Winter Texans — Why the Snowbirds Flock to the Rio Grande Valley

What, or Rather Who, are Winter Texans?

It might be obvious, but for those who don’t know or haven’t heard the term, Winter Texans are people, (usually retired) who come to Texas, particularly the Rio Grande Valley, to spend part of the winter then return to their permanent homes in the summer. In some sun-belt states, these folks are called snowbirds, but Texas prefers the term Winter Texan, as the term snowbird has acquired a derogatory connotation in other places.

Crowd watching performer with text overlay: Winter Texans Why do they flock to the RGV?

Where is the Rio Grande Valley?

The Rio Grande Valley (RGV) is an area comprised of four counties that lie along the Rio Grande at the southernmost tip of Texas. To give you some perspective, it is about as far south as Miami.

map of Rio Grande Valley

What Attracts all those Snowbirds Fondly Referred to as Winter Texans?


Probably the most undeniable answer is the weather. Winter Texans are leaving the harsh winters in Canada and their home states of Wisconsin, Nebraska, Illinois and the like, for the much milder weather in the Rio Grande Valley. Thanks to the sub-tropical climate, average winter low temperatures are in the 50s with the highs averaging in the 70s, but ranging anywhere from the 60s to the 80s. It is often partly cloudy, it can be breezy, and the humidity is low, making for very comfortable days.

blue sky with puffy clouds over lake


The Gulf Coast Beaches

The Rio Grande Valley is perhaps best known for South Padre Island. South Padre Island (it is not just for Spring Break!) and Port Isabel offer a plethora of beach and water activities including parasailing, jet skis, fishing, dolphin cruises, and more. If you enjoy white sand beaches, warm gulf water and friendly service, this might be the place for you. Oh, and don’t forget to try some of the delicious fresh-caught seafood.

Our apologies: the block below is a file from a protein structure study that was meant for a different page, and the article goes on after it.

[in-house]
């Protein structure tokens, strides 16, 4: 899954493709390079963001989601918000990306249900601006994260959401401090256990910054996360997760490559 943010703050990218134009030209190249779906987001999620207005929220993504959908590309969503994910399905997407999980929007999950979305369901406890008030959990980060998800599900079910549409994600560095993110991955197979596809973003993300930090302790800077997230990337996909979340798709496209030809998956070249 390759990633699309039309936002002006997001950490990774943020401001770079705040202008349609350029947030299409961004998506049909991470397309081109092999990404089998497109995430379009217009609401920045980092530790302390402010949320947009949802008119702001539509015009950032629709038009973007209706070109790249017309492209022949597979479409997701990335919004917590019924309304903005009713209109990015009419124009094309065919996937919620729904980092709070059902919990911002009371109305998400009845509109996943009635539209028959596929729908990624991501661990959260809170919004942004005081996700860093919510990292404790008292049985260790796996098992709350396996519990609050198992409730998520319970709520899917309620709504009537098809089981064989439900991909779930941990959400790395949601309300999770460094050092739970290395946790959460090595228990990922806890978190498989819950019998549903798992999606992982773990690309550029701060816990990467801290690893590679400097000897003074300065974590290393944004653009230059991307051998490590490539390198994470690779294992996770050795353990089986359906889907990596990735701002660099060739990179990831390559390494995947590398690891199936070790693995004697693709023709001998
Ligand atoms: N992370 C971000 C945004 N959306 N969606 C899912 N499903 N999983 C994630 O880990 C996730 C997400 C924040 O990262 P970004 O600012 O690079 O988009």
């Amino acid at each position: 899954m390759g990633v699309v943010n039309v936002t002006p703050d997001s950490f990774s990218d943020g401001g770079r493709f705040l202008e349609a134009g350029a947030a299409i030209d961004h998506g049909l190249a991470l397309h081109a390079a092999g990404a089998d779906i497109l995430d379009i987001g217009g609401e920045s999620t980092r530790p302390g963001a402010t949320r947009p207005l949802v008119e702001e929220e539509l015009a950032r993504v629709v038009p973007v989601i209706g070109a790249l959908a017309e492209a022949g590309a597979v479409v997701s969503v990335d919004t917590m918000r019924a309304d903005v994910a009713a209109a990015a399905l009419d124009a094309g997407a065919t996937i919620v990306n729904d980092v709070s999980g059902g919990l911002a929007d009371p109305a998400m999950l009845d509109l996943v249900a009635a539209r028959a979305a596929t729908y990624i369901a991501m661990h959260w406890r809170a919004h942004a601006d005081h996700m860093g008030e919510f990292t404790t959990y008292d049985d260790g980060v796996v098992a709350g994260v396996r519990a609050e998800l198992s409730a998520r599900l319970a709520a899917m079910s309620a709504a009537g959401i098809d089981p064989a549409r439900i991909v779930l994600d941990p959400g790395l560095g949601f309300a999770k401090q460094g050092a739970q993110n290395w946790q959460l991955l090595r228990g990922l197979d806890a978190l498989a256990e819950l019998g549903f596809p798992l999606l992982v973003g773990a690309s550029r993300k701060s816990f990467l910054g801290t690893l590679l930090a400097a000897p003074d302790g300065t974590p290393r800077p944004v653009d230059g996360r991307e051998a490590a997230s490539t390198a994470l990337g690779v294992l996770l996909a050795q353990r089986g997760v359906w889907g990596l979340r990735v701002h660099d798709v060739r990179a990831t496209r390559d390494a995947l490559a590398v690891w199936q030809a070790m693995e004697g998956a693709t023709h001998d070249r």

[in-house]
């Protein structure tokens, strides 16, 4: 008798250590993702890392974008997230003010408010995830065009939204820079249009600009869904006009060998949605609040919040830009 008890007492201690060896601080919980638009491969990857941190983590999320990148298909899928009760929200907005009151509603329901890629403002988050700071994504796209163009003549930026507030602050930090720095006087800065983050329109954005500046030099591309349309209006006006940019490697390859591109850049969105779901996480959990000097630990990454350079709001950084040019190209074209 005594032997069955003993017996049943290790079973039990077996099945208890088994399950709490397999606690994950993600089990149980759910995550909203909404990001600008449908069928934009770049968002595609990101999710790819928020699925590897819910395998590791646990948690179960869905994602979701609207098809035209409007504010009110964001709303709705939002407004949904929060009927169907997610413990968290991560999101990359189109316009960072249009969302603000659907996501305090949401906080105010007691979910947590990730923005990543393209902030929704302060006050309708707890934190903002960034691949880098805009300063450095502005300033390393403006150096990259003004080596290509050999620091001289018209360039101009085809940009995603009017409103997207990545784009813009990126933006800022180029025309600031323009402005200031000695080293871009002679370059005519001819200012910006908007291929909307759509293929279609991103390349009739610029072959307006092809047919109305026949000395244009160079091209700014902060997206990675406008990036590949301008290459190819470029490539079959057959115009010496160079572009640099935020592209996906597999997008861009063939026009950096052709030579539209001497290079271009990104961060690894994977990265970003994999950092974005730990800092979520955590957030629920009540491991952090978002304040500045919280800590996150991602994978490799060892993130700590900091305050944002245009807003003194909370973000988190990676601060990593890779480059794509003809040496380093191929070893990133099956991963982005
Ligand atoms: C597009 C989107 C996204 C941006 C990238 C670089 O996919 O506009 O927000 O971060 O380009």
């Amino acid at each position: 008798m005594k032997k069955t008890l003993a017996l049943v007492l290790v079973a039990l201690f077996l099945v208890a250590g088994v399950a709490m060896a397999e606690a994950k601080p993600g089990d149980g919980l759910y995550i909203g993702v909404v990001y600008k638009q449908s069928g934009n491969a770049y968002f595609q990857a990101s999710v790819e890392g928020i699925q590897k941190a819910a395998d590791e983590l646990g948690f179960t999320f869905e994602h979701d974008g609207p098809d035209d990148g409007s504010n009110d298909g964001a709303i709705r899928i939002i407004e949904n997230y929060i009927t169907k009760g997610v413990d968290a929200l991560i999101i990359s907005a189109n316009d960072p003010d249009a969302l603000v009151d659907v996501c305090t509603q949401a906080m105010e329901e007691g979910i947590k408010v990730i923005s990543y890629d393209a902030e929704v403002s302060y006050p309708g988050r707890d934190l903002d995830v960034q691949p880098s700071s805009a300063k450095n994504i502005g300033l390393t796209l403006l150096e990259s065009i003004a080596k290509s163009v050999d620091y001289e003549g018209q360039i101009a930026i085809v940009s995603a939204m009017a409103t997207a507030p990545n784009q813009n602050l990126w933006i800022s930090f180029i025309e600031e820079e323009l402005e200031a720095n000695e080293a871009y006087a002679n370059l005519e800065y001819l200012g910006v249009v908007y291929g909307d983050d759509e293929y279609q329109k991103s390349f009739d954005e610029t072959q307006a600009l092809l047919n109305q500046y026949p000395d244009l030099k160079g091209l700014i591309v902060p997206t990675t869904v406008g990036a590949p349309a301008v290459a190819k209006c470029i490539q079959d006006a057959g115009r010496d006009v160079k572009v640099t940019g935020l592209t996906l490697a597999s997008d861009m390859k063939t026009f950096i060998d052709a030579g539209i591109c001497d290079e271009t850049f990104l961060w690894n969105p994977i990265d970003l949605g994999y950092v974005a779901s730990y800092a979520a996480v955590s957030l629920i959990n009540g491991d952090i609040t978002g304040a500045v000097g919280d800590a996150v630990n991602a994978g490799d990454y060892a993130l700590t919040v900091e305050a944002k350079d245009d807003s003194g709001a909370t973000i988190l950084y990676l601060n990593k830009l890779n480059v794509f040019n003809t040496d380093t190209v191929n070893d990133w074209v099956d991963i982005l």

people on beach with umbrellas and chairstwo jet skiers

Read about some of the fun things to do at the Gulf Coast beaches in the related posts below.

Port Isabel — What to See and Do in this Charming Bayside Town
Dolphin and Bird Watching on Laguna Madre with Fins to Feathers

Historical Sites and Museums

Visiting historical sites and museums is one of my favorite things to do when I am in a new place. It is just about the best way, other than meeting and talking to local residents, to learn what makes an area tick. Every town seems to have a museum of some sort and the RGV is no exception. Did you know that the original Iwo Jima Monument is in Harlingen?

Iwo Jima Monument in Harlingen

Here are links to posts on some of the RGV museums and historical sites I’ve visited so far.

Museums and Nature Top the List of Things to do in Harlingen
Museums of Harlingen: Early Rio Grande Valley to WWII
International Museum of Art & Science (IMAS) in McAllen
Freddy Fender Museum is Just One of the Museums of San Benito

Parks and Nature Sites

There are an incredible number of parks and nature sites in the Rio Grande Valley. There are city, county and state parks, nature centers, wildlife sanctuaries and several national wildlife refuges. Whatever you are looking for in outdoor experiences – hiking, picnicking, wildlife observation, camping, swimming, birding – you are sure to find a place that is just right for you.

covered observation deck and pond at nature center

ducks on Ibis Pond

Cactus in a nature center
Hugh Ramsey nature park
Arroyo in Hugh Ramsey Nature Park


And speaking of birding, if you are a birder, you couldn’t pick a better location to spend the winter. The RGV is a major migration corridor where the convergence of two major flyways brings an abundance of migrating species. Birding here is world-renowned. With over 500 documented species that include residents, rarities and migrants, the Rio Grande Valley is truly a birder’s paradise.

American white pelicans on high ground surrounded by water

female cardinal
male cardinal

white ibis in the water
cormorant on a branch above the water

snowy egret in reeds

Read about some of the amazing birding opportunities in the following related posts: